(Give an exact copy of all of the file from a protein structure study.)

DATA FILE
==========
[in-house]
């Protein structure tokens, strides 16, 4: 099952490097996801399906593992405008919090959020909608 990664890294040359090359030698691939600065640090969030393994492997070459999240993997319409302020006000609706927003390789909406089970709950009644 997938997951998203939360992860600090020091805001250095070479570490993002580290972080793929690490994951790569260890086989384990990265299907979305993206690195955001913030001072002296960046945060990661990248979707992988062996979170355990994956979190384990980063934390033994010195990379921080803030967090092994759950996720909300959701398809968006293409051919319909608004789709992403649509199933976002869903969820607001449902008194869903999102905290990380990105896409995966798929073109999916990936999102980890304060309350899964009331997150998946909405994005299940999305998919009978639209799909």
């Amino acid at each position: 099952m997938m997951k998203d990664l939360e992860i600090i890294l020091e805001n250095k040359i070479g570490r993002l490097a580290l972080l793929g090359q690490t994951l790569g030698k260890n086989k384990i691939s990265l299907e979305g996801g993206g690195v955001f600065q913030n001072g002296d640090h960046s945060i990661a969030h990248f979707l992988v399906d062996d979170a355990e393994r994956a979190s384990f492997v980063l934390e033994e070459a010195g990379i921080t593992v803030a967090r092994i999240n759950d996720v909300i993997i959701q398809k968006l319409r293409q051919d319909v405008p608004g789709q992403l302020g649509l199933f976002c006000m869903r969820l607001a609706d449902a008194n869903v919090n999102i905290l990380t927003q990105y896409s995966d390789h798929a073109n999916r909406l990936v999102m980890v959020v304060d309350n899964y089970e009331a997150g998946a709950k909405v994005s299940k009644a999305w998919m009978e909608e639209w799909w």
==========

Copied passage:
[in-house]
């Protein structure tokens, strides 16, 4: 099952490097996801399906593992405008919090959020909608 990664890294040359090359030698691939600065640090969030393994492997070459999240993997319409302020006000609706927003390789909406089970709950009644 997938997951998203939360992860600090020091805001250095070479570490993002580290972080793929690490994951790569260890086989384990990265299907979305993206690195955001913030001072002296960046945060990661990248979707992988062996979170355990994956979190384990980063934390033994010195990379921080803030967090092994759950996720909300959701398809968006293409051919319909608004789709992403649509199933976002869903969820607001449902008194869903999102905290990380990105896409995966798929073109999916990936999102980890304060309350899964009331997150998946909405994005299940999305998919009978639209799909």
């Amino acid at each position: 099952m997938m997951k998203d990664l939360e992860i600090i890294l020091e805001n250095k040359i070479g570490r993002l490097a580290l972080l793929g090359q690490t994951l790569g030698k260890n086989k384990i691939s990265l299907e979305g996801g993206g690195v955001f600065q913030n001072g002296d640090h960046s945060i990661a969030h990248f979707l992988v399906d062996d979170a355990e393994r994956a979190s384990f492997v980063l934390e033994e070459a010195g990379i921080t593992v803030a967090r092994i999240n759950d996720v909300i993997i959701q398809k968006l319409r293409q051919d319909v405008p608004g789709q992403l302020g649509l199933f976002c006000m869903r969820l607001a609706d449902a008194n869903v919090n999102i905290l990380t927003q990105y896409s995966d390789h798929a073109n999916r909406l990936v999102m980890v959020v304060d309350n899964y089970e009331a997150g998946a709950k909405v994005s299940k009644a999305w998919m009978e909608e639209w799909w």